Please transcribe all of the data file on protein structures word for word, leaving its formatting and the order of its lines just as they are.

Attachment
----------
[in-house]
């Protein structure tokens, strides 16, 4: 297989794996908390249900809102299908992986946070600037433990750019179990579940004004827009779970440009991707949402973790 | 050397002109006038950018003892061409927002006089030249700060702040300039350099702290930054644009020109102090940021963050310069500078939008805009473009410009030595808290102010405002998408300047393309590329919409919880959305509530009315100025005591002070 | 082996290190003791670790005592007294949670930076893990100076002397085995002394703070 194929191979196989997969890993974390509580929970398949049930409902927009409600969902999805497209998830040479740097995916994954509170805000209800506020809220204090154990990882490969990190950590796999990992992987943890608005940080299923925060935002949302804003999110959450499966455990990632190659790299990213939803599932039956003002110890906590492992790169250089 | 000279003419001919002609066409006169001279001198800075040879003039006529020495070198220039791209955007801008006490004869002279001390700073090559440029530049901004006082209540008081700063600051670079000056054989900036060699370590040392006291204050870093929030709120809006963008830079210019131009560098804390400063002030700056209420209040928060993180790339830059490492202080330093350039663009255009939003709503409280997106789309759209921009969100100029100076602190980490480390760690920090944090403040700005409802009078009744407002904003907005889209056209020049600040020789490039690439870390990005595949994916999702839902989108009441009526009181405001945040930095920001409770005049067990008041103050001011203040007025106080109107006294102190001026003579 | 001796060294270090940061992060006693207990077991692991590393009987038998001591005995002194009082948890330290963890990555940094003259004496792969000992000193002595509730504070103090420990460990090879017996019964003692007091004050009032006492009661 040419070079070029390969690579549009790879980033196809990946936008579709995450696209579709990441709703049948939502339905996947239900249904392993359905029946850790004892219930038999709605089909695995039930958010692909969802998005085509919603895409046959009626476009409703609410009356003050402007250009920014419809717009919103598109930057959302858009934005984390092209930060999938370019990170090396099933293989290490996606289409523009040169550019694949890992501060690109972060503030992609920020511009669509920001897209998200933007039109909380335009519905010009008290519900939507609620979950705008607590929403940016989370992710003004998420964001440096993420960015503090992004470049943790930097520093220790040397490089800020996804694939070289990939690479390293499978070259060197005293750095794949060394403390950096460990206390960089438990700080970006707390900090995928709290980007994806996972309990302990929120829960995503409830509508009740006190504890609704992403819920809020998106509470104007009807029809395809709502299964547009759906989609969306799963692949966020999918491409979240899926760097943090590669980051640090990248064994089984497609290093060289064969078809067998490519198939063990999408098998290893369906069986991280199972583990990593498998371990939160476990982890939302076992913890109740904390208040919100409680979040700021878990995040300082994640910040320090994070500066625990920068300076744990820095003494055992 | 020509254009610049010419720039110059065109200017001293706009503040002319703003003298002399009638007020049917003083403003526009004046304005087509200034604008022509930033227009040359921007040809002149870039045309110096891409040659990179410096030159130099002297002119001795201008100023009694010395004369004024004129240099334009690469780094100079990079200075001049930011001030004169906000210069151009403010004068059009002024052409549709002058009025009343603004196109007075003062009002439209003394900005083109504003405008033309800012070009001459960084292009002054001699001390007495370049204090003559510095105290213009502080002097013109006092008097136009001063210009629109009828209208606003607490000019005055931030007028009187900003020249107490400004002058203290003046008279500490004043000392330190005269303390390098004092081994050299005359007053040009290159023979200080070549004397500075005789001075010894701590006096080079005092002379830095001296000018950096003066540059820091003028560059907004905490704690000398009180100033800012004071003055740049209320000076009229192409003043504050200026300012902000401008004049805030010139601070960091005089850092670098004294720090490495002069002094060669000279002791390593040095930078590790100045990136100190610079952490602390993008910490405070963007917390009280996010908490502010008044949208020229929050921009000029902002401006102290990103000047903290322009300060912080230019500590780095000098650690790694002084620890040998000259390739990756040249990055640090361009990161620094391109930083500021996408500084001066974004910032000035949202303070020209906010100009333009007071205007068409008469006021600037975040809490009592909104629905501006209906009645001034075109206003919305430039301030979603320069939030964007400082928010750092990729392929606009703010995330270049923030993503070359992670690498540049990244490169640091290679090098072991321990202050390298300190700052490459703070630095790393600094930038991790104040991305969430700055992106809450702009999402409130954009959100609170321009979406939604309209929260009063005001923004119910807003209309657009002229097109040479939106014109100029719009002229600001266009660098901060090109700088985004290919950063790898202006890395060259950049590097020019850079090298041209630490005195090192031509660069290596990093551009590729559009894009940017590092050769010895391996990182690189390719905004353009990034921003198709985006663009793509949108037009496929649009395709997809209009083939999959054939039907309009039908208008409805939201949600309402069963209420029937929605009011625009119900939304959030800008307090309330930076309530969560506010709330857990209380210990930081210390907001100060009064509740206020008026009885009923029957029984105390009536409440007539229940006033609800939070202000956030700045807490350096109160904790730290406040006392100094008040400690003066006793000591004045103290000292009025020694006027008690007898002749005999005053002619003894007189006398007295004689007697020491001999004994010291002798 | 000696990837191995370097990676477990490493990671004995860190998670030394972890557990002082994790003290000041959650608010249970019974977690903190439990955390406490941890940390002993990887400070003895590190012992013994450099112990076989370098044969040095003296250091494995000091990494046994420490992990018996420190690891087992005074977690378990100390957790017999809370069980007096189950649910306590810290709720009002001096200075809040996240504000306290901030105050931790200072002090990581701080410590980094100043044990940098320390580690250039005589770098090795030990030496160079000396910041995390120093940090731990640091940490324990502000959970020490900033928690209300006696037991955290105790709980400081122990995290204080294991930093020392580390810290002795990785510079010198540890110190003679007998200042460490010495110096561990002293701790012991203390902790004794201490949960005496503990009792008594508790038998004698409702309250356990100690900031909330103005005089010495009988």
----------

[in-house]
């Protein structure tokens, strides 16, 4: 297989794996908390249900809102299908992986946070600037433990750019179990579940004004827009779970440009991707949402973790 | 050397002109006038950018003892061409927002006089030249700060702040300039350099702290930054644009020109102090940021963050310069500078939008805009473009410009030595808290102010405002998408300047393309590329919409919880959305509530009315100025005591002070 | 082996290190003791670790005592007294949670930076893990100076002397085995002394703070 194929191979196989997969890993974390509580929970398949049930409902927009409600969902999805497209998830040479740097995916994954509170805000209800506020809220204090154990990882490969990190950590796999990992992987943890608005940080299923925060935002949302804003999110959450499966455990990632190659790299990213939803599932039956003002110890906590492992790169250089 | 000279003419001919002609066409006169001279001198800075040879003039006529020495070198220039791209955007801008006490004869002279001390700073090559440029530049901004006082209540008081700063600051670079000056054989900036060699370590040392006291204050870093929030709120809006963008830079210019131009560098804390400063002030700056209420209040928060993180790339830059490492202080330093350039663009255009939003709503409280997106789309759209921009969100100029100076602190980490480390760690920090944090403040700005409802009078009744407002904003907005889209056209020049600040020789490039690439870390990005595949994916999702839902989108009441009526009181405001945040930095920001409770005049067990008041103050001011203040007025106080109107006294102190001026003579 | 001796060294270090940061992060006693207990077991692991590393009987038998001591005995002194009082948890330290963890990555940094003259004496792969000992000193002595509730504070103090420990460990090879017996019964003692007091004050009032006492009661 040419070079070029390969690579549009790879980033196809990946936008579709995450696209579709990441709703049948939502339905996947239900249904392993359905029946850790004892219930038999709605089909695995039930958010692909969802998005085509919603895409046959009626476009409703609410009356003050402007250009920014419809717009919103598109930057959302858009934005984390092209930060999938370019990170090396099933293989290490996606289409523009040169550019694949890992501060690109972060503030992609920020511009669509920001897209998200933007039109909380335009519905010009008290519900939507609620979950705008607590929403940016989370992710003004998420964001440096993420960015503090992004470049943790930097520093220790040397490089800020996804694939070289990939690479390293499978070259060197005293750095794949060394403390950096460990206390960089438990700080970006707390900090995928709290980007994806996972309990302990929120829960995503409830509508009740006190504890609704992403819920809020998106509470104007009807029809395809709502299964547009759906989609969306799963692949966020999918491409979240899926760097943090590669980051640090990248064994089984497609290093060289064969078809067998490519198939063990999408098998290893369906069986991280199972583990990593498998371990939160476990982890939302076992913890109740904390208040919100409680979040700021878990995040300082994640910040320090994070500066625990920068300076744990820095003494055992 | 020509254009610049010419720039110059065109200017001293706009503040002319703003003298002399009638007020049917003083403003526009004046304005087509200034604008022509930033227009040359921007040809002149870039045309110096891409040659990179410096030159130099002297002119001795201008100023009694010395004369004024004129240099334009690469780094100079990079200075001049930011001030004169906000210069151009403010004068059009002024052409549709002058009025009343603004196109007075003062009002439209003394900005083109504003405008033309800012070009001459960084292009002054001699001390007495370049204090003559510095105290213009502080002097013109006092008097136009001063210009629109009828209208606003607490000019005055931030007028009187900003020249107490400004002058203290003046008279500490004043000392330190005269303390390098004092081994050299005359007053040009290159023979200080070549004397500075005789001075010894701590006096080079005092002379830095001296000018950096003066540059820091003028560059907004905490704690000398009180100033800012004071003055740049209320000076009229192409003043504050200026300012902000401008004049805030010139601070960091005089850092670098004294720090490495002069002094060669000279002791390593040095930078590790100045990136100190610079952490602390993008910490405070963007917390009280996010908490502010008044949208020229929050921009000029902002401006102290990103000047903290322009300060912080230019500590780095000098650690790694002084620890040998000259390739990756040249990055640090361009990161620094391109930083500021996408500084001066974004910032000035949202303070020209906010100009333009007071205007068409008469006021600037975040809490009592909104629905501006209906009645001034075109206003919305430039301030979603320069939030964007400082928010750092990729392929606009703010995330270049923030993503070359992670690498540049990244490169640091290679090098072991321990202050390298300190700052490459703070630095790393600094930038991790104040991305969430700055992106809450702009999402409130954009959100609170321009979406939604309209929260009063005001923004119910807003209309657009002229097109040479939106014109100029719009002229600001266009660098901060090109700088985004290919950063790898202006890395060259950049590097020019850079090298041209630490005195090192031509660069290596990093551009590729559009894009940017590092050769010895391996990182690189390719905004353009990034921003198709985006663009793509949108037009496929649009395709997809209009083939999959054939039907309009039908208008409805939201949600309402069963209420029937929605009011625009119900939304959030800008307090309330930076309530969560506010709330857990209380210990930081210390907001100060009064509740206020008026009885009923029957029984105390009536409440007539229940006033609800939070202000956030700045807490350096109160904790730290406040006392100094008040400690003066006793000591004045103290000292009025020694006027008690007898002749005999005053002619003894007189006398007295004689007697020491001999004994010291002798 | 000696990837191995370097990676477990490493990671004995860190998670030394972890557990002082994790003290000041959650608010249970019974977690903190439990955390406490941890940390002993990887400070003895590190012992013994450099112990076989370098044969040095003296250091494995000091990494046994420490992990018996420190690891087992005074977690378990100390957790017999809370069980007096189950649910306590810290709720009002001096200075809040996240504000306290901030105050931790200072002090990581701080410590980094100043044990940098320390580690250039005589770098090795030990030496160079000396910041995390120093940090731990640091940490324990502000959970020490900033928690209300006696037991955290105790709980400081122990995290204080294991930093020392580390810290002795990785510079010198540890110190003679007998200042460490010495110096561990002293701790012991203390902790004794201490949960005496503990009792008594508790038998004698409702309250356990100690900031909330103005005089010495009988």